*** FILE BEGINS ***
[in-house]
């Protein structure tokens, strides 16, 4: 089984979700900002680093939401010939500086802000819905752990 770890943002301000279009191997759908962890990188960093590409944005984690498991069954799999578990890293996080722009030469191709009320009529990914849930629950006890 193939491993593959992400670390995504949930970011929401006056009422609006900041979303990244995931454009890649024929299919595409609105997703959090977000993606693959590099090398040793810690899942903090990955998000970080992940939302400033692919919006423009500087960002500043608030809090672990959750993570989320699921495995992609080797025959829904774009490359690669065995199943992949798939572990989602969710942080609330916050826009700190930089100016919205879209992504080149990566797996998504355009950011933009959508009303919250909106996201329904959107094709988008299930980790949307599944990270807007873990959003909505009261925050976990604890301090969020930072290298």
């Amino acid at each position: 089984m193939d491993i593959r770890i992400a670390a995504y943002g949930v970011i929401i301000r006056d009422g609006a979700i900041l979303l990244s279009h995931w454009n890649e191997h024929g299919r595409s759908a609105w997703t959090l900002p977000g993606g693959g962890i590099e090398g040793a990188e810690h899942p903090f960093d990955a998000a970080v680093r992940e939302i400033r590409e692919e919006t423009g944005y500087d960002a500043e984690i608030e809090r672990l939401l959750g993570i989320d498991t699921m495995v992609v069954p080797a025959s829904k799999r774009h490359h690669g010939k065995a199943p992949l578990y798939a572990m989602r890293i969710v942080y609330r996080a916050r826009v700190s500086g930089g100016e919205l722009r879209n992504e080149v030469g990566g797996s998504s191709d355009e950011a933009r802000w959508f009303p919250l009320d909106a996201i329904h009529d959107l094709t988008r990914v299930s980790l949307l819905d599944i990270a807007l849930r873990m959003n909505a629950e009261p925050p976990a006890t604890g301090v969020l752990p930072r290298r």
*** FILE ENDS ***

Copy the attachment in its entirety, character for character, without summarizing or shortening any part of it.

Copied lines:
[in-house]
């Protein structure tokens, strides 16, 4: 089984979700900002680093939401010939500086802000819905752990 770890943002301000279009191997759908962890990188960093590409944005984690498991069954799999578990890293996080722009030469191709009320009529990914849930629950006890 193939491993593959992400670390995504949930970011929401006056009422609006900041979303990244995931454009890649024929299919595409609105997703959090977000993606693959590099090398040793810690899942903090990955998000970080992940939302400033692919919006423009500087960002500043608030809090672990959750993570989320699921495995992609080797025959829904774009490359690669065995199943992949798939572990989602969710942080609330916050826009700190930089100016919205879209992504080149990566797996998504355009950011933009959508009303919250909106996201329904959107094709988008299930980790949307599944990270807007873990959003909505009261925050976990604890301090969020930072290298």
């Amino acid at each position: 089984m193939d491993i593959r770890i992400a670390a995504y943002g949930v970011i929401i301000r006056d009422g609006a979700i900041l979303l990244s279009h995931w454009n890649e191997h024929g299919r595409s759908a609105w997703t959090l900002p977000g993606g693959g962890i590099e090398g040793a990188e810690h899942p903090f960093d990955a998000a970080v680093r992940e939302i400033r590409e692919e919006t423009g944005y500087d960002a500043e984690i608030e809090r672990l939401l959750g993570i989320d498991t699921m495995v992609v069954p080797a025959s829904k799999r774009h490359h690669g010939k065995a199943p992949l578990y798939a572990m989602r890293i969710v942080y609330r996080a916050r826009v700190s500086g930089g100016e919205l722009r879209n992504e080149v030469g990566g797996s998504s191709d355009e950011a933009r802000w959508f009303p919250l009320d909106a996201i329904h009529d959107l094709t988008r990914v299930s980790l949307l819905d599944i990270a807007l849930r873990m959003n909505a629950e009261p925050p976990a006890t604890g301090v969020l752990p930072r290298r």